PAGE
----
Bonn Climate Conference discusses fuel economy
Over 190 parties to the global climate action framework hosted by the UNFCCC gathered in Bonn last week to discuss and agree a draft text for this year’s COP21 gathering in Paris.
The climate conference also hosts several other key meetings of this process, including a Technical Experts Group on the issues around energy efficiency and urban transport. Sheila Watson, Director of Environment and Research addressed this meeting about the potential benefits of improved fuel efficiency in urban areas, and the role of GFEI in securing those benefits.
Others who addressed the same meeting included Mr Isbrand Ho of BYD, who spoke about his company’s commitment to electric vehicles; Lorina Darmastuti of the city of Bogor in Indonesia, who described changes in the bus services there; and Andreas Kopp of the World Bank, who outlined the need for modal shift in future patterns of urban mobility.
With a global fleet set to triple by 2050, the vast majority of the new vehicles outside of the OECD, and in urban areas, the need to address the impact on energy security, air quality and the climate of obvious. The potential benefits of energy efficiency are huge. Within light duty vehicles alone $2 trillion net could be saved by 2025 just be adhering to the GFEI’s suggested path of integrating costs effective technologies into all new vehicles. Those savings could free up enough resources to cover what the IEA has estimated is needed to support the growth of electric vehicles five-fold.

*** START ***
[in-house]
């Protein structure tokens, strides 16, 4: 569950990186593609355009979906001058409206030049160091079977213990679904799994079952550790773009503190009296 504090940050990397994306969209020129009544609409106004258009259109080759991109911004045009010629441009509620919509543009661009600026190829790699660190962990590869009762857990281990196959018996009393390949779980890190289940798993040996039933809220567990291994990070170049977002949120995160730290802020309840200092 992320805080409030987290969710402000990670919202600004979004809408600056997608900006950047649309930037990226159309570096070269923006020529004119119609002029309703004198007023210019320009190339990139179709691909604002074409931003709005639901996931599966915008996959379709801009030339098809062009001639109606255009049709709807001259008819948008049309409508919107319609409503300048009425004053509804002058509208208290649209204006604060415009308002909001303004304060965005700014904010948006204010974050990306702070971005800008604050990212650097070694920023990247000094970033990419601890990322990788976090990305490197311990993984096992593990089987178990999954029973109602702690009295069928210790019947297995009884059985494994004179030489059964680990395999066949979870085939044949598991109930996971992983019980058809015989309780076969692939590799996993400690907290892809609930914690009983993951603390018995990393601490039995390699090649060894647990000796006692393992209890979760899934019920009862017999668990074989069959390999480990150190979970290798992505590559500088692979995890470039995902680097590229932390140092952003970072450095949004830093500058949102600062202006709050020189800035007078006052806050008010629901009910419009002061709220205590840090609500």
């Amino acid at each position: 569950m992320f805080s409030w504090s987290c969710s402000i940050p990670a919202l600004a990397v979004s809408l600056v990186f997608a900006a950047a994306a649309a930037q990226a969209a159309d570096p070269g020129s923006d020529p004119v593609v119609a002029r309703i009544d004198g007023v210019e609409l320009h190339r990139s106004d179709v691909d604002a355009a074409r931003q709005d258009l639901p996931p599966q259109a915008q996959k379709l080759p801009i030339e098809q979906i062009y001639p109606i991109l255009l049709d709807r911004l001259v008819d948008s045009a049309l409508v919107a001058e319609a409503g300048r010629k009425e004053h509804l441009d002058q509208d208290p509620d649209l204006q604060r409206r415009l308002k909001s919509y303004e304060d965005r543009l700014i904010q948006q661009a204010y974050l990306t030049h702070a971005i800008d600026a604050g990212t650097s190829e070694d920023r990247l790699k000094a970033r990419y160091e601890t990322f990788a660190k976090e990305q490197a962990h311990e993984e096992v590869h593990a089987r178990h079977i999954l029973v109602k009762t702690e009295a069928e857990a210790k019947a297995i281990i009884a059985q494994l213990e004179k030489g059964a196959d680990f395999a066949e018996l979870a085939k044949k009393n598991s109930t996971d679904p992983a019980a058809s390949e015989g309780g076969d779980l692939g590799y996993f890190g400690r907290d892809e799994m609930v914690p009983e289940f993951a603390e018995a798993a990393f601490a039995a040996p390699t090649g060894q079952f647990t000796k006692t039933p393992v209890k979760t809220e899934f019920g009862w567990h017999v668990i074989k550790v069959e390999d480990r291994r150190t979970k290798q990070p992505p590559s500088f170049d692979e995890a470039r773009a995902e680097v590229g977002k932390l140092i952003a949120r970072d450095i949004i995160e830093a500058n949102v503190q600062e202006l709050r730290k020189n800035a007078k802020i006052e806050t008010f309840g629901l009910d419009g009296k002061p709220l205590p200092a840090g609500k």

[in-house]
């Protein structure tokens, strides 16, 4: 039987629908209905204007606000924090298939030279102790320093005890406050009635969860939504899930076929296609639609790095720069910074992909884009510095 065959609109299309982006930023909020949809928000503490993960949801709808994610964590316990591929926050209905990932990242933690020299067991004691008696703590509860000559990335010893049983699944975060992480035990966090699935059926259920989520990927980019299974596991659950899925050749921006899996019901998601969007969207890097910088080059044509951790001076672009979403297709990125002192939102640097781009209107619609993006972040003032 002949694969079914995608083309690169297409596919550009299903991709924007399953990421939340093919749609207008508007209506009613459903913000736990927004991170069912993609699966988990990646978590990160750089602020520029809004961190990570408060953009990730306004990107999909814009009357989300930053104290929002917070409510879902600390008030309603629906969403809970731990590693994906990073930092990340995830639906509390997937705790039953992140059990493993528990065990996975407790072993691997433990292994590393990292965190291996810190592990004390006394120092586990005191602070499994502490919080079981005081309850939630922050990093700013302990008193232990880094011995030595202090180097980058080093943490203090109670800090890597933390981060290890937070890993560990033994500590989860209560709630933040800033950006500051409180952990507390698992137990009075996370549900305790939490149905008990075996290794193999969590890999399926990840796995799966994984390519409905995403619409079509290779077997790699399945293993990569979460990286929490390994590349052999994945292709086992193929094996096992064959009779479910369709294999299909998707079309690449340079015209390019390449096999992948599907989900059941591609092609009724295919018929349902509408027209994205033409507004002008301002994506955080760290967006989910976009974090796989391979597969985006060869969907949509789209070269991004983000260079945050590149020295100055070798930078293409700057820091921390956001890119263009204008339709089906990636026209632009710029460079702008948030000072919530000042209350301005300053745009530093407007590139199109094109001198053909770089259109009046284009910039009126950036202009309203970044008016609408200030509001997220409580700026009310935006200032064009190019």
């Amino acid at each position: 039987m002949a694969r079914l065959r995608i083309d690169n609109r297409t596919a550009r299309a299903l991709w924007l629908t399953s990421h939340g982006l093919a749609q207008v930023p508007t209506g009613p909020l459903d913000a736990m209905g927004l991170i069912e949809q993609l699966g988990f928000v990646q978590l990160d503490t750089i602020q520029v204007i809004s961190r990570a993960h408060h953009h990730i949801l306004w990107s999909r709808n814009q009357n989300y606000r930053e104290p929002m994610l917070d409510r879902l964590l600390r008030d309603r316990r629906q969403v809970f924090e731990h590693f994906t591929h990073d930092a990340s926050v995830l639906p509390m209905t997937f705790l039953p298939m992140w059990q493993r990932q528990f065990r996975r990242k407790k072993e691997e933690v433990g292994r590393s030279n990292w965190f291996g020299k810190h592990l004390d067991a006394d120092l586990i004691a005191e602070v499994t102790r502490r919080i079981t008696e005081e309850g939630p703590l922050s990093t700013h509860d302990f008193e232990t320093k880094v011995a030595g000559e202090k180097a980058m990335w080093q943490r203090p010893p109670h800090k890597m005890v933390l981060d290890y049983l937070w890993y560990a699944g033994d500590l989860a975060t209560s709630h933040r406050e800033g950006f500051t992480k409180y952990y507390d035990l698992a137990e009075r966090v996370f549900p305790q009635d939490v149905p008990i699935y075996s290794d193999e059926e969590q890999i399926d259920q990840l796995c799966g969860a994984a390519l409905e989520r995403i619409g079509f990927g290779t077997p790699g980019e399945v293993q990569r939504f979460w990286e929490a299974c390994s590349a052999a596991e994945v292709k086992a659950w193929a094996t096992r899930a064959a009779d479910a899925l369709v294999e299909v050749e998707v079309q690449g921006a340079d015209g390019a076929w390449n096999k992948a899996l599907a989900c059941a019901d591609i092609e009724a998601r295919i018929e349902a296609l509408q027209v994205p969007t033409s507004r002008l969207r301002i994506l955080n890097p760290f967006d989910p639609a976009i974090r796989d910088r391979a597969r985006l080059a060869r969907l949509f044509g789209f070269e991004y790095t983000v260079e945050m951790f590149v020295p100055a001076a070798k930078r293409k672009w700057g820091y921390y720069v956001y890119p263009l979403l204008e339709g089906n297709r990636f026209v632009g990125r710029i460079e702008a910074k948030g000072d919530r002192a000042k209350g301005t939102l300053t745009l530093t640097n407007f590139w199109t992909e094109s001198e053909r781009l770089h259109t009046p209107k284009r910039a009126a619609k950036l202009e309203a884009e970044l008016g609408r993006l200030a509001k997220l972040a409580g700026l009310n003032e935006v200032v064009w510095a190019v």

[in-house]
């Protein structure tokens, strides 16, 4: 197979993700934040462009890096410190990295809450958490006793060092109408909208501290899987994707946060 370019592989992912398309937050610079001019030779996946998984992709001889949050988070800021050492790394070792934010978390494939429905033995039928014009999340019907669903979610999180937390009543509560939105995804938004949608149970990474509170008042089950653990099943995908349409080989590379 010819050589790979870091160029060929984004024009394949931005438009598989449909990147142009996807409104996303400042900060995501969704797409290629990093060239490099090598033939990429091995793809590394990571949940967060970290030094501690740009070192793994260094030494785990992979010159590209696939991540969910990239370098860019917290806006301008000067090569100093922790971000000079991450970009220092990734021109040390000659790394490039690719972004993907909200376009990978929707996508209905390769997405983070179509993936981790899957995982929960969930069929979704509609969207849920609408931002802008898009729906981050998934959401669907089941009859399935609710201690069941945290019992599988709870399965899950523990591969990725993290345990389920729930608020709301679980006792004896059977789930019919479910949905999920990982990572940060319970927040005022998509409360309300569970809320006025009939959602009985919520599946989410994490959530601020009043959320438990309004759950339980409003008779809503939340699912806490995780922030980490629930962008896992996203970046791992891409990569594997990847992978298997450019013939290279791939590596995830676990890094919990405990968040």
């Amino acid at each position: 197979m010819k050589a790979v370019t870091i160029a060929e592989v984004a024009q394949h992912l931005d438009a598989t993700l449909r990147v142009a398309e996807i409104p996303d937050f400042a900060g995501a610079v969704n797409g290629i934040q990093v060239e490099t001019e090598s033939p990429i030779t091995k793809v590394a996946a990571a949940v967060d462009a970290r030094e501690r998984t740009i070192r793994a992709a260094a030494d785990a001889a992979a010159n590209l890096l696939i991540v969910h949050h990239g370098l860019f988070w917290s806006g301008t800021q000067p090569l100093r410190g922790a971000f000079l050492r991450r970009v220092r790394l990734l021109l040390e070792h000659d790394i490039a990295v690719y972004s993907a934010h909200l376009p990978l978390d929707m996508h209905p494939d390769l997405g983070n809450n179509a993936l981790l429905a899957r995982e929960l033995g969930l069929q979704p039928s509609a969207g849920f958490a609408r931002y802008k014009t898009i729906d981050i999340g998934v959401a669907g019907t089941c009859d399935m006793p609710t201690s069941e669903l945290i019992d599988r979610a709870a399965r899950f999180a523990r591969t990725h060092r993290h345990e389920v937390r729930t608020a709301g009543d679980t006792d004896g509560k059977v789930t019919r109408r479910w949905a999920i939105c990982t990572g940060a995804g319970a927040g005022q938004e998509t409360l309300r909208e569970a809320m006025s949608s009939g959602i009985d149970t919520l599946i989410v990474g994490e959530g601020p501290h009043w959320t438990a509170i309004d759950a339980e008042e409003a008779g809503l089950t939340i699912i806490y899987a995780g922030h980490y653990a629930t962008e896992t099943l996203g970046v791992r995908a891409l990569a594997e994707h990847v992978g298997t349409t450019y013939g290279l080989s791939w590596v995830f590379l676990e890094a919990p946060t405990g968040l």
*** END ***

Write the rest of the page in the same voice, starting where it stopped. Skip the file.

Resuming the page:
Speaking at the meeting, Sheila Watson said ‘the great joy of improved fuel efficiency is that it can be addressed at any level – urban, national and regional – whilst it’s multiple benefits accrue at every level too. Clean air is a hugely significant urban issue, and reduced fuel use can help with that. We have the technologies to realise these gains. We need the political commitment to get those technologies into our vehicles. GFEI is intensely practical. We work to support countries as they grapple with this issue, for example by sharing best practice. We want to engage with 100 countries on fuel economy as part of the COP21 process. Please join us in this work, and realise these gains for your people.’